1999
DOI: 10.1046/j.1365-3008.1999.00078.x
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Bearded sakis in south-eastern Amazonia—back from the brink?

Abstract: The endemic bearded sakis Chiropotes satanas Satanas and Chiropotes satanas utahicki of south-eastern Amazonia are among the most threatened of this region's primates because of a combination of deforestation and hunting, and their apparent intolerance of habitat disturbance. Recent surveys at eight sites confirm that sakis are locally extinct in some areas where intense habitat fragmentation is exacerbated by hunting pressure, but also show that, in the absence of hunting, they can be relatively abundant in i… Show more

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Cited by 16 publications
(8 citation statements)
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References 14 publications
(11 reference statements)
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“…Previous studies of bearded saki populations have suggested a high degree of variability in group cohesiveness across study sites (Mittermeier and van Roosmalen, 1981; Ayres, 1989; Norconk and Kinzey, 1994; Ferrari and Lopes, 1996; Ferrari et al, 1999; Peetz, 2001; Veiga, 2006; Boyle, 2008; Pinto, 2008; Silva and Ferrari, 2009; Gregory, 2011). In this study, I sought to better quantify bearded saki cohesiveness and how it relates to resource availability and distribution.…”
Section: Discussionmentioning
confidence: 89%
See 1 more Smart Citation
“…Previous studies of bearded saki populations have suggested a high degree of variability in group cohesiveness across study sites (Mittermeier and van Roosmalen, 1981; Ayres, 1989; Norconk and Kinzey, 1994; Ferrari and Lopes, 1996; Ferrari et al, 1999; Peetz, 2001; Veiga, 2006; Boyle, 2008; Pinto, 2008; Silva and Ferrari, 2009; Gregory, 2011). In this study, I sought to better quantify bearded saki cohesiveness and how it relates to resource availability and distribution.…”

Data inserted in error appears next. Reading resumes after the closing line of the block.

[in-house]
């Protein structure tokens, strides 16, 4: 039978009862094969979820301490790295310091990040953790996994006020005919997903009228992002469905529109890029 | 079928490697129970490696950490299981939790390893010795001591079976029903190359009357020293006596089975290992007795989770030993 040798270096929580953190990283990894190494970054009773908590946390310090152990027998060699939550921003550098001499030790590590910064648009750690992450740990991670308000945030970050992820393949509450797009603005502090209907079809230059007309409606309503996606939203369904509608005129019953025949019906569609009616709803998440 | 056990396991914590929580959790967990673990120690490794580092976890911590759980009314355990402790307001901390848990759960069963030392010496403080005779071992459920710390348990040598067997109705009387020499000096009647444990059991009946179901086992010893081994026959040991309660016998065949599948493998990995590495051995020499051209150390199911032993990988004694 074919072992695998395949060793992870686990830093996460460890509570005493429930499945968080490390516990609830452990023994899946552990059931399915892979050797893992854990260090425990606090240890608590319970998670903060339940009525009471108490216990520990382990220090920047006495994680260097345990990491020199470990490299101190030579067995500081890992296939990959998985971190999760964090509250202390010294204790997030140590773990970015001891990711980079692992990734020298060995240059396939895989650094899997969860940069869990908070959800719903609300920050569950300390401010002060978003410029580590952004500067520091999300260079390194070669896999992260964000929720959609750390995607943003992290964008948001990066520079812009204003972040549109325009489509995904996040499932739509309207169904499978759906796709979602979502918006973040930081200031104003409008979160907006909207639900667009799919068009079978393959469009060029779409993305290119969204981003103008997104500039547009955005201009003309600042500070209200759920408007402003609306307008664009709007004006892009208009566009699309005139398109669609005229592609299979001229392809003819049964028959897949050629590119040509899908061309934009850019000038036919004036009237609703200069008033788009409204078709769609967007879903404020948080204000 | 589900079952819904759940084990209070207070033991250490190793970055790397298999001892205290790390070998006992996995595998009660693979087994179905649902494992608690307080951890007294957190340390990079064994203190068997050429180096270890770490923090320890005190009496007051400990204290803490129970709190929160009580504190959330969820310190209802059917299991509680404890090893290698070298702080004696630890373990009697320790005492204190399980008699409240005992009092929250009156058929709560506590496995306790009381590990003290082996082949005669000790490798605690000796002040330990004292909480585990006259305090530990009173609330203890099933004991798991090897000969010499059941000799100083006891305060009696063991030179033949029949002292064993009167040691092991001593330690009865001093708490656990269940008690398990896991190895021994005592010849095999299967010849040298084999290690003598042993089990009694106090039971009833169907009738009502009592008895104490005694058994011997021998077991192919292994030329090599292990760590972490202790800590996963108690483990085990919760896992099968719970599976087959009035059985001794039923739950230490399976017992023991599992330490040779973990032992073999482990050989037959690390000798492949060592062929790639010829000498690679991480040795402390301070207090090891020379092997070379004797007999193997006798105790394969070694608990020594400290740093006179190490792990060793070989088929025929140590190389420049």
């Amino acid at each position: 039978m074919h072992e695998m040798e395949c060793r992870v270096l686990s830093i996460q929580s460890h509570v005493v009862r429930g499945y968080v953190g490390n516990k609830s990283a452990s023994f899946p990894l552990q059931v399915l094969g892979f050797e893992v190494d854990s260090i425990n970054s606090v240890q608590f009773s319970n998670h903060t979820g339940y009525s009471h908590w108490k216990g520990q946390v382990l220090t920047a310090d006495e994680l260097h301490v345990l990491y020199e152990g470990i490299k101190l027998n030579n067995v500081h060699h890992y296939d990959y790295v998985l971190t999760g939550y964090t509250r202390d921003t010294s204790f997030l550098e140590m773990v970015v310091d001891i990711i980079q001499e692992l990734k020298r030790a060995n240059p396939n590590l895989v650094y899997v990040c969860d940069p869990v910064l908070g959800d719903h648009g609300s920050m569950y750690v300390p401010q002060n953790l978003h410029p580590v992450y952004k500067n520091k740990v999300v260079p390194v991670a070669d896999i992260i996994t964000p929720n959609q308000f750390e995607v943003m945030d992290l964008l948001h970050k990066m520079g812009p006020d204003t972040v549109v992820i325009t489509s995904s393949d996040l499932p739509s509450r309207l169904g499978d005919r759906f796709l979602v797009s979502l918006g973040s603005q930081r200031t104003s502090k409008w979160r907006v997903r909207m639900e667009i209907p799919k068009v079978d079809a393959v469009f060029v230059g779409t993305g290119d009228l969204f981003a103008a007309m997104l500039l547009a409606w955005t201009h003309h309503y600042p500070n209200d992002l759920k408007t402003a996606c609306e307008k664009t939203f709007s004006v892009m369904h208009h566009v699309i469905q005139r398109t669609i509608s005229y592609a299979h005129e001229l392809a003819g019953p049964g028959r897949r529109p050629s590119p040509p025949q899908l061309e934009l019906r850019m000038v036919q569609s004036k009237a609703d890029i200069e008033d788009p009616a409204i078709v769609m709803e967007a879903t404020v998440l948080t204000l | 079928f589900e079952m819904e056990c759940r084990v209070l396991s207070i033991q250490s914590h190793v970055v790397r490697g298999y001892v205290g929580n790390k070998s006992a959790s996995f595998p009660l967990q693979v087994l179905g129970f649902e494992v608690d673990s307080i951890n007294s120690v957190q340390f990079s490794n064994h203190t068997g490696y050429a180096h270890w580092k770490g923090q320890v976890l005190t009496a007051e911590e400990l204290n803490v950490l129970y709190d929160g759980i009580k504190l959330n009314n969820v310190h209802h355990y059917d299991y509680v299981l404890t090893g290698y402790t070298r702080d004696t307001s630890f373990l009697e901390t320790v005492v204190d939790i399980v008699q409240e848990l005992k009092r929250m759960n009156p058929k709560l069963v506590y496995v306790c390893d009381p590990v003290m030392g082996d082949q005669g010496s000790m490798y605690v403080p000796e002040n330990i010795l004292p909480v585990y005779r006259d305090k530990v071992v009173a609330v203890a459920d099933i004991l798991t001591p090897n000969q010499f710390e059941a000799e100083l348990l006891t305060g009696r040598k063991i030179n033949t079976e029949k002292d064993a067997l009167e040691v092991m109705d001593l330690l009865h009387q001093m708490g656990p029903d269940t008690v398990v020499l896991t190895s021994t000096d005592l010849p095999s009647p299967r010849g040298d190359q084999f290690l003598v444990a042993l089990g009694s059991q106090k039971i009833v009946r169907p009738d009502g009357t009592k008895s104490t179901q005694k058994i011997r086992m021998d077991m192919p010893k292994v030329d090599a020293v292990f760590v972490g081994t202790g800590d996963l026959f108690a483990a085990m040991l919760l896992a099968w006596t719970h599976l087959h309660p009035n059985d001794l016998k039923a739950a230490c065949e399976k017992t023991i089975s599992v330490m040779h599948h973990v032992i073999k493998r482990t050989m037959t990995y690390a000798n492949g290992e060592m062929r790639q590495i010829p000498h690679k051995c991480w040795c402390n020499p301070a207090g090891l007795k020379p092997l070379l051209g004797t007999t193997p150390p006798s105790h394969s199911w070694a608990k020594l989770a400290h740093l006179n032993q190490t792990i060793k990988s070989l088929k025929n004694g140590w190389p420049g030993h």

Section: Discussionmentioning
confidence: 89%
“…Like the other members of the tribe Pitheciini, bearded sakis are seed predators, with seeds making up over 50% of feeding time in almost all studies (Kinzey and Norconk, 1993; Norconk, 1996, 2011; Shaffer, 2012). Chiropotes lives in large, multimale‐multifemale groups that exhibit considerable variability in cohesiveness across studies (Mittermeier and van Roosmalen, 1981; Ayers, 1989; Frazao, 1992; Norconk and Kinzey, 1994; Ferrari and Lopes, 1996; Ferrari et al, 1999; Peetz, 2001; Veiga et al, 2006; Boyle, 2008; Pinto, 2008; Silva and Ferrari, 2009; Gregory, 2011). Some researchers have suggested bearded sakis travel in a relatively cohesive manner but fission upon entering food patches (Norconk and Kinzey, 1994), while others have reported a more regular pattern of subgrouping, with subgroups foraging independently of each other and maintaining their integrity for several days at a time (Fazao, 1992; Veiga et al, 2006).…”
Section: Bearded Sakismentioning
confidence: 99%
“…Callicebus , Chiropotes , and Pithecia can reside in forest fragments that are fractions of the size of the species' typical home range in continuous forest [Boyle et al, 2009, 2012; Boyle and Smith, ; DeLuycker, 2006, 2012, 2014; Kinzey and Becker, ; Setz, ; Setz and Gaspar, ; Setz et al, ; Silva and Ferrari, ; Veiga, ; Wagner et al, ]. Ferrari et al [] provided a relatively positive assessment of the ability of Chiropotes to live in forest fragments; however, the monkeys were locally extinct from a 200‐ha fragment, as well as the surrounding area (given the small size of the other fragments), and the “successful” fragments were relatively large (≥7500 ha). Although Callicebus , Chiropotes , and Pithecia have been documented in small (≤20 ha) habitat fragments, and some species have been noted to be tolerant of habitat fragmentation (e.g.…”
Section: Discussionmentioning
confidence: 99%
“…To begin with, the species is apparently absent from two of the sites (1 and 3) with the best potential for the long-term conservation of the region's primates (Ferrari et al 1999).…”
Section: Discussionmentioning
confidence: 99%